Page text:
September 25, 2017
State Administration Branch
Program Accountability and Administration Division
Supplemental Nutrition Assistance Program
U.S. Department of Agriculture, Food and Nutrition Service
3101 Park Center Drive, Room 821
Alexandria, VA 22302
Re: Proposed Collection; Comment Request-Supplemental Nutrition Assistance Program Education (SNAP-Ed) Toolkit Intervention Submission Form and Scoring Tool (OMB Number 0584-NEW)
Dear Ms. Mays,
The Academy of Nutrition and Dietetics (the "Academy") appreciates the opportunity to comment on the Food and Nutrition Service (FNS) of the United States Department of Agriculture's (USDA's) comment request regarding its "Proposed Collection; Comment Request-Supplemental Nutrition Assistance Program Education (SNAP-Ed) Toolkit Intervention Submission Form and Scoring Tool." Representing over 100,000 registered dietitian nutritionists (RDNs),1 nutrition dietetic technicians, registered (NDTRs),2 and advanced-degree nutritionists, the Academy is the largest association of food and nutrition professionals in the United States committed to a world where all people thrive through the transformative power of food and nutrition, enabled in part through the development and delivery of effective, efficient SNAP-Ed interventions.
The Academy supports FNS's proposed information collection for additional effective nutrition education and obesity prevention interventions with SNAP recipients and similar low-income individuals (collectively, "SNAP-Ed") to be reviewed for inclusion in the SNAP-Ed Strategies & Interventions: An Obesity Prevention Toolkit for States (the "Toolkit") (https://snapedtoolkit.org). In short, SNAP-Ed works. These evidence-based interventions encourage and maintain healthy behaviors, have been shown to improve health and are demonstrated to be economically sound investments. The Academy supports utilizing the proposed uniform method to newly include in the Toolkit evidence-based nutrition education approaches that work in sync with one another, with each reaching the intended populations, achieving the intended purposes, and working in intended venues.3
A. Crisis of Food Insecurity in America
Food insecurity in America is a serious public health and economic problem. Of the 325 million people living in America,4 41.2 million Americans, including 6.5 million children were food insecure in 2016.5 These rates have essentially remained the same since 2015. However, a statistically significant decline was seen, with 14% of Americans considered food-insecure in 2014 to 12.7% in 2015. In 2000, 10.5% Americans lived in food-insecure households; in 2011, 14.9% of U.S. households were food insecure at some time. A cumulative decline from the 2011 rates has continued in 2016. Rising rates of childhood obesity and diabetes are signs that a population can be "well-fed" despite being poorly nourished.
Pure economic costs to the nation from food insecurity are also staggering. In an extensive assessment of peer reviewed research, it was estimated that hunger (and related costs of mental and physical illness and stunted educational attainment) resulted in an annual $160 billion cost burden.6 Obesity—a precursor to heart disease, stroke, type 2 diabetes and cancer—cost the U.S. $147 billion annually in 2008 dollars.7 By 2030, medical costs associated with obesity are expected to increase by at least $48 billion annually; medical costs coupled with costs associated with reduced economic productivity could total between $390 billion to $580 billion.8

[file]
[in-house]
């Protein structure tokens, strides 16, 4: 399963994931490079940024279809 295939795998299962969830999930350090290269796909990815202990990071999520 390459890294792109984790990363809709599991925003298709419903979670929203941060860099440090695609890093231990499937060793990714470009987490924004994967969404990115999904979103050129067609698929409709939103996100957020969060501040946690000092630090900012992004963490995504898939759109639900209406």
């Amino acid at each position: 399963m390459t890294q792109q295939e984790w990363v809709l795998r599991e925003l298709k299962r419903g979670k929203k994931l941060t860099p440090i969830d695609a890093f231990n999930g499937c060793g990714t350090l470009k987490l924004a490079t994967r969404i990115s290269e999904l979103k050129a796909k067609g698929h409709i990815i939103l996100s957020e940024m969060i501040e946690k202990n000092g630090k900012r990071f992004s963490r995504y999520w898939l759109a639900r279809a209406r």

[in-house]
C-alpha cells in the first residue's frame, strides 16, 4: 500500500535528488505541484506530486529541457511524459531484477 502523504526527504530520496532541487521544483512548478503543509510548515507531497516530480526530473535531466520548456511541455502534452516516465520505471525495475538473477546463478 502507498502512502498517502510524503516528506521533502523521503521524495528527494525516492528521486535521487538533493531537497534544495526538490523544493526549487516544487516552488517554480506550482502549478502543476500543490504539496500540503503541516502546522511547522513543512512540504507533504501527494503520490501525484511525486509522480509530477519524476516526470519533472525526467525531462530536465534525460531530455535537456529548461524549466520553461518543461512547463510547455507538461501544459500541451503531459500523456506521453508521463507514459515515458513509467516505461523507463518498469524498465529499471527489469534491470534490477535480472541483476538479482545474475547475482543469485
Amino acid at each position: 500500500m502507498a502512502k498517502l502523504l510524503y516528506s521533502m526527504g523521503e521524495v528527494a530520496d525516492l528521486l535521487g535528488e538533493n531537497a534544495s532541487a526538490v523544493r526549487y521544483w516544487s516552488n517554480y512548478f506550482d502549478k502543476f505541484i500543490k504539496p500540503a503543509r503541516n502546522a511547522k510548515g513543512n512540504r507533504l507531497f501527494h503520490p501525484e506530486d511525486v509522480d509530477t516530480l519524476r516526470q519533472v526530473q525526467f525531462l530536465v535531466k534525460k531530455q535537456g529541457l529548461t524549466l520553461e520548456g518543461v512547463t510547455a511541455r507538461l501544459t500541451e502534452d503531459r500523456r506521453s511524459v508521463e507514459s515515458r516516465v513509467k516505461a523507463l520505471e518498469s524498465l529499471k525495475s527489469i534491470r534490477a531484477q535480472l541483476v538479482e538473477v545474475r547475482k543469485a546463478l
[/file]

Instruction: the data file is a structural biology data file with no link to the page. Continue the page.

The Academy believes that access to food is a basic human need and fundamental right. Food security is the linchpin of healthful living and must be achieved in the United States to improve the health of its citizens and residents.9 Because households undoubtedly experience job transitions, layoffs, and other disruptions regardless of the economy, robust safety net programs are vital to helping U.S. citizens and residents achieve food and nutrition security.10 Adequate funding for food and nutrition assistance programs and the education initiatives supporting them is vital to maintaining the integrity of the nation's nutrition safety net.
It is the position of the Academy of Nutrition and Dietetics that systematic and sustained action is needed to achieve food and nutrition security for all in the United States. To eliminate food insecurity, a variety of interventions are needed, including adequate funding for and increased utilization of food and nutrition assistance programs, inclusion of food and nutrition education in such programs, and innovative programs that promote and support individual and household economic self-sufficiency.11 The Academy knows that adequate funding for and increased use of food and nutrition assistance programs, particularly those already incorporating nutrition education, is particularly important to improve the dietary outcomes related to food insecurity. Nutrition education should be an important component of all nutrition assistance programs. In addition, developing community partnerships and networks that build local food systems are crucial.12 For too many Americans, SNAP provides—rather than merely supplements—their caloric intake, making education to maximize the healthiness of food choices even more critical.